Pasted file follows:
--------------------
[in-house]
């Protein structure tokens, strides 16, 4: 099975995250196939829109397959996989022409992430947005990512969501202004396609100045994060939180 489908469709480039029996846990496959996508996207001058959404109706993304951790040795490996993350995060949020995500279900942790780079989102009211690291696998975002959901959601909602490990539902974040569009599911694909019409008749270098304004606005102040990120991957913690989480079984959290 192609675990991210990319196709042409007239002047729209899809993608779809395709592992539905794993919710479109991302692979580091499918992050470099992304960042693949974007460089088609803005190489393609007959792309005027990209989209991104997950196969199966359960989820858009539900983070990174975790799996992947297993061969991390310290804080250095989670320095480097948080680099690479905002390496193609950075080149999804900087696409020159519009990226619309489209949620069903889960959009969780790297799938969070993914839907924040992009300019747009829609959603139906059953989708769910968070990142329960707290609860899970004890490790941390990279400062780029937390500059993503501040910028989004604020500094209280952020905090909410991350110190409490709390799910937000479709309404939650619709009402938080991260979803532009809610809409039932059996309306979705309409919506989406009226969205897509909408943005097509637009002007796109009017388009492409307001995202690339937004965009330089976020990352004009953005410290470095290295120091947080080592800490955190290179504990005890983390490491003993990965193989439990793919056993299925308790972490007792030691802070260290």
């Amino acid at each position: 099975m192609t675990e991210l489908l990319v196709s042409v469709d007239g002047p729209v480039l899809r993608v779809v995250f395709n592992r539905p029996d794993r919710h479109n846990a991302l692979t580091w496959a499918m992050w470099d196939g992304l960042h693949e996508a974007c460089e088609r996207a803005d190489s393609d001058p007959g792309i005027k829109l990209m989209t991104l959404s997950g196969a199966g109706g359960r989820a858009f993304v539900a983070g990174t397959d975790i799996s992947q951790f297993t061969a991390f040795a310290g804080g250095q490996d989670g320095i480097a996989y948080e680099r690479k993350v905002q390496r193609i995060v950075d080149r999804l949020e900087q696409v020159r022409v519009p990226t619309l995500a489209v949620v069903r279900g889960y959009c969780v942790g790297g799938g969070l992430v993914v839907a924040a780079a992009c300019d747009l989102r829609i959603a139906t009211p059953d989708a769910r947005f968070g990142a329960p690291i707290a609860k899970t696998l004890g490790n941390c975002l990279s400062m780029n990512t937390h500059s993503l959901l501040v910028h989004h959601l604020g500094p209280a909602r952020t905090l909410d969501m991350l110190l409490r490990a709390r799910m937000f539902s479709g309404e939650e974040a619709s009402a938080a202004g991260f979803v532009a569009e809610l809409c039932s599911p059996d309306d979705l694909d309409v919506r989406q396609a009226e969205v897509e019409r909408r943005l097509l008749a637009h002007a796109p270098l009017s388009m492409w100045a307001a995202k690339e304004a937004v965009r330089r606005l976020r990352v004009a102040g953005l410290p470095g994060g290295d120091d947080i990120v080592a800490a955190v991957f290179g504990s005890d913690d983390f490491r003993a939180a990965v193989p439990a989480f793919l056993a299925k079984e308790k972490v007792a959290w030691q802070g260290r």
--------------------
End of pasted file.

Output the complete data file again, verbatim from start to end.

[in-house]
């Protein structure tokens, strides 16, 4: 099975995250196939829109397959996989022409992430947005990512969501202004396609100045994060939180 489908469709480039029996846990496959996508996207001058959404109706993304951790040795490996993350995060949020995500279900942790780079989102009211690291696998975002959901959601909602490990539902974040569009599911694909019409008749270098304004606005102040990120991957913690989480079984959290 192609675990991210990319196709042409007239002047729209899809993608779809395709592992539905794993919710479109991302692979580091499918992050470099992304960042693949974007460089088609803005190489393609007959792309005027990209989209991104997950196969199966359960989820858009539900983070990174975790799996992947297993061969991390310290804080250095989670320095480097948080680099690479905002390496193609950075080149999804900087696409020159519009990226619309489209949620069903889960959009969780790297799938969070993914839907924040992009300019747009829609959603139906059953989708769910968070990142329960707290609860899970004890490790941390990279400062780029937390500059993503501040910028989004604020500094209280952020905090909410991350110190409490709390799910937000479709309404939650619709009402938080991260979803532009809610809409039932059996309306979705309409919506989406009226969205897509909408943005097509637009002007796109009017388009492409307001995202690339937004965009330089976020990352004009953005410290470095290295120091947080080592800490955190290179504990005890983390490491003993990965193989439990793919056993299925308790972490007792030691802070260290």
């Amino acid at each position: 099975m192609t675990e991210l489908l990319v196709s042409v469709d007239g002047p729209v480039l899809r993608v779809v995250f395709n592992r539905p029996d794993r919710h479109n846990a991302l692979t580091w496959a499918m992050w470099d196939g992304l960042h693949e996508a974007c460089e088609r996207a803005d190489s393609d001058p007959g792309i005027k829109l990209m989209t991104l959404s997950g196969a199966g109706g359960r989820a858009f993304v539900a983070g990174t397959d975790i799996s992947q951790f297993t061969a991390f040795a310290g804080g250095q490996d989670g320095i480097a996989y948080e680099r690479k993350v905002q390496r193609i995060v950075d080149r999804l949020e900087q696409v020159r022409v519009p990226t619309l995500a489209v949620v069903r279900g889960y959009c969780v942790g790297g799938g969070l992430v993914v839907a924040a780079a992009c300019d747009l989102r829609i959603a139906t009211p059953d989708a769910r947005f968070g990142a329960p690291i707290a609860k899970t696998l004890g490790n941390c975002l990279s400062m780029n990512t937390h500059s993503l959901l501040v910028h989004h959601l604020g500094p209280a909602r952020t905090l909410d969501m991350l110190l409490r490990a709390r799910m937000f539902s479709g309404e939650e974040a619709s009402a938080a202004g991260f979803v532009a569009e809610l809409c039932s599911p059996d309306d979705l694909d309409v919506r989406q396609a009226e969205v897509e019409r909408r943005l097509l008749a637009h002007a796109p270098l009017s388009m492409w100045a307001a995202k690339e304004a937004v965009r330089r606005l976020r990352v004009a102040g953005l410290p470095g994060g290295d120091d947080i990120v080592a800490a955190v991957f290179g504990s005890d913690d983390f490491r003993a939180a990965v193989p439990a989480f793919l056993a299925k079984e308790k972490v007792a959290w030691q802070g260290r």